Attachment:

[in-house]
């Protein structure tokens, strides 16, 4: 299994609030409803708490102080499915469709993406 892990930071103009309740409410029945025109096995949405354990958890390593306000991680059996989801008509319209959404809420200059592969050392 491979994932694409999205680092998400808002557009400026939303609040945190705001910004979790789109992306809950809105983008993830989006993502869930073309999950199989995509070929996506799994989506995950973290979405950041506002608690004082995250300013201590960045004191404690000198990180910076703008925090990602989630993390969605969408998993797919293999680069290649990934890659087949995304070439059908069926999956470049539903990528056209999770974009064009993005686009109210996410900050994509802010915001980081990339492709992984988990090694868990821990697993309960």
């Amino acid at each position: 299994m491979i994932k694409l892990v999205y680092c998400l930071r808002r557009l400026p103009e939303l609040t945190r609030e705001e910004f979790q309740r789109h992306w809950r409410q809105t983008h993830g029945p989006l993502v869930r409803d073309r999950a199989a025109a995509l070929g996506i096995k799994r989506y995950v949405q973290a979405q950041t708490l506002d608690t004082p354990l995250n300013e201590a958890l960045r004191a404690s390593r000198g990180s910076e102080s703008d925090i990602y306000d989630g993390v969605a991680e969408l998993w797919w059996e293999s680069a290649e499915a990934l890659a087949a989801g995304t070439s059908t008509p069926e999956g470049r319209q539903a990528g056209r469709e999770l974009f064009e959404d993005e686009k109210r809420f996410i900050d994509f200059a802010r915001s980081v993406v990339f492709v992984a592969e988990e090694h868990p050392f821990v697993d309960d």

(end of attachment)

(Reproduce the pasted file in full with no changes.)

[in-house]
């Protein structure tokens, strides 16, 4: 299994609030409803708490102080499915469709993406 892990930071103009309740409410029945025109096995949405354990958890390593306000991680059996989801008509319209959404809420200059592969050392 491979994932694409999205680092998400808002557009400026939303609040945190705001910004979790789109992306809950809105983008993830989006993502869930073309999950199989995509070929996506799994989506995950973290979405950041506002608690004082995250300013201590960045004191404690000198990180910076703008925090990602989630993390969605969408998993797919293999680069290649990934890659087949995304070439059908069926999956470049539903990528056209999770974009064009993005686009109210996410900050994509802010915001980081990339492709992984988990090694868990821990697993309960």
């Amino acid at each position: 299994m491979i994932k694409l892990v999205y680092c998400l930071r808002r557009l400026p103009e939303l609040t945190r609030e705001e910004f979790q309740r789109h992306w809950r409410q809105t983008h993830g029945p989006l993502v869930r409803d073309r999950a199989a025109a995509l070929g996506i096995k799994r989506y995950v949405q973290a979405q950041t708490l506002d608690t004082p354990l995250n300013e201590a958890l960045r004191a404690s390593r000198g990180s910076e102080s703008d925090i990602y306000d989630g993390v969605a991680e969408l998993w797919w059996e293999s680069a290649e499915a990934l890659a087949a989801g995304t070439s059908t008509p069926e999956g470049r319209q539903a990528g056209r469709e999770l974009f064009e959404d993005e686009k109210r809420f996410i900050d994509f200059a802010r915001s980081v993406v990339f492709v992984a592969e988990e090694h868990p050392f821990v697993d309960d």